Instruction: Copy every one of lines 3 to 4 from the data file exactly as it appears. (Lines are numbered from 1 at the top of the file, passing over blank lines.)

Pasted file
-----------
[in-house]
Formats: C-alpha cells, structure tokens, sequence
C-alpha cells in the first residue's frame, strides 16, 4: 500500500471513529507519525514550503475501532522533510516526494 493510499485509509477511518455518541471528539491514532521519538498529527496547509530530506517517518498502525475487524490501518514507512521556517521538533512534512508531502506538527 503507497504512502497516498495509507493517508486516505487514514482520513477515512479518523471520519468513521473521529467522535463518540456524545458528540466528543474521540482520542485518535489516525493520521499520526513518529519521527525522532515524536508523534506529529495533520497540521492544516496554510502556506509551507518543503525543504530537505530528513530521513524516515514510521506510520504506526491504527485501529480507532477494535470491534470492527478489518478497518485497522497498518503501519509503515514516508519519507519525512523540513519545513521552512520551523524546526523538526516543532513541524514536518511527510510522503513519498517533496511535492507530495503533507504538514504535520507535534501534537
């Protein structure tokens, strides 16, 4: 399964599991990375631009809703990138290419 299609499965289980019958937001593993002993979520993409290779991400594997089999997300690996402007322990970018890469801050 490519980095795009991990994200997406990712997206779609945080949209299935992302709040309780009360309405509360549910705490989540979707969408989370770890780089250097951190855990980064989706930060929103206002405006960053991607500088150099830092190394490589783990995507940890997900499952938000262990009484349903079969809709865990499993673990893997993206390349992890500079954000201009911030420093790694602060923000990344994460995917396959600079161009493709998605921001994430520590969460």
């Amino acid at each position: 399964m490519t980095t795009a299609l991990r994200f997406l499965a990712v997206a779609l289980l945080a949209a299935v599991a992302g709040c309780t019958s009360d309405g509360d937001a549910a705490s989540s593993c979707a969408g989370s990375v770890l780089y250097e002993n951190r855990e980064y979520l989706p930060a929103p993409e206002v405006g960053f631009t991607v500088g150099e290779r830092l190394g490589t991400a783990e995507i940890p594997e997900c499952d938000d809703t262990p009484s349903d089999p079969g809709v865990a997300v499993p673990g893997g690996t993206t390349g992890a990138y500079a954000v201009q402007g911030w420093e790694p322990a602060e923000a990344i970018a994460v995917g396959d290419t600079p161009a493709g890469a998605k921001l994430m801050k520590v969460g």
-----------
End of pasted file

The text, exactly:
C-alpha cells in the first residue's frame, strides 16, 4: 500500500471513529507519525514550503475501532522533510516526494 493510499485509509477511518455518541471528539491514532521519538498529527496547509530530506517517518498502525475487524490501518514507512521556517521538533512534512508531502506538527 503507497504512502497516498495509507493517508486516505487514514482520513477515512479518523471520519468513521473521529467522535463518540456524545458528540466528543474521540482520542485518535489516525493520521499520526513518529519521527525522532515524536508523534506529529495533520497540521492544516496554510502556506509551507518543503525543504530537505530528513530521513524516515514510521506510520504506526491504527485501529480507532477494535470491534470492527478489518478497518485497522497498518503501519509503515514516508519519507519525512523540513519545513521552512520551523524546526523538526516543532513541524514536518511527510510522503513519498517533496511535492507530495503533507504538514504535520507535534501534537
């Protein structure tokens, strides 16, 4: 399964599991990375631009809703990138290419 299609499965289980019958937001593993002993979520993409290779991400594997089999997300690996402007322990970018890469801050 490519980095795009991990994200997406990712997206779609945080949209299935992302709040309780009360309405509360549910705490989540979707969408989370770890780089250097951190855990980064989706930060929103206002405006960053991607500088150099830092190394490589783990995507940890997900499952938000262990009484349903079969809709865990499993673990893997993206390349992890500079954000201009911030420093790694602060923000990344994460995917396959600079161009493709998605921001994430520590969460």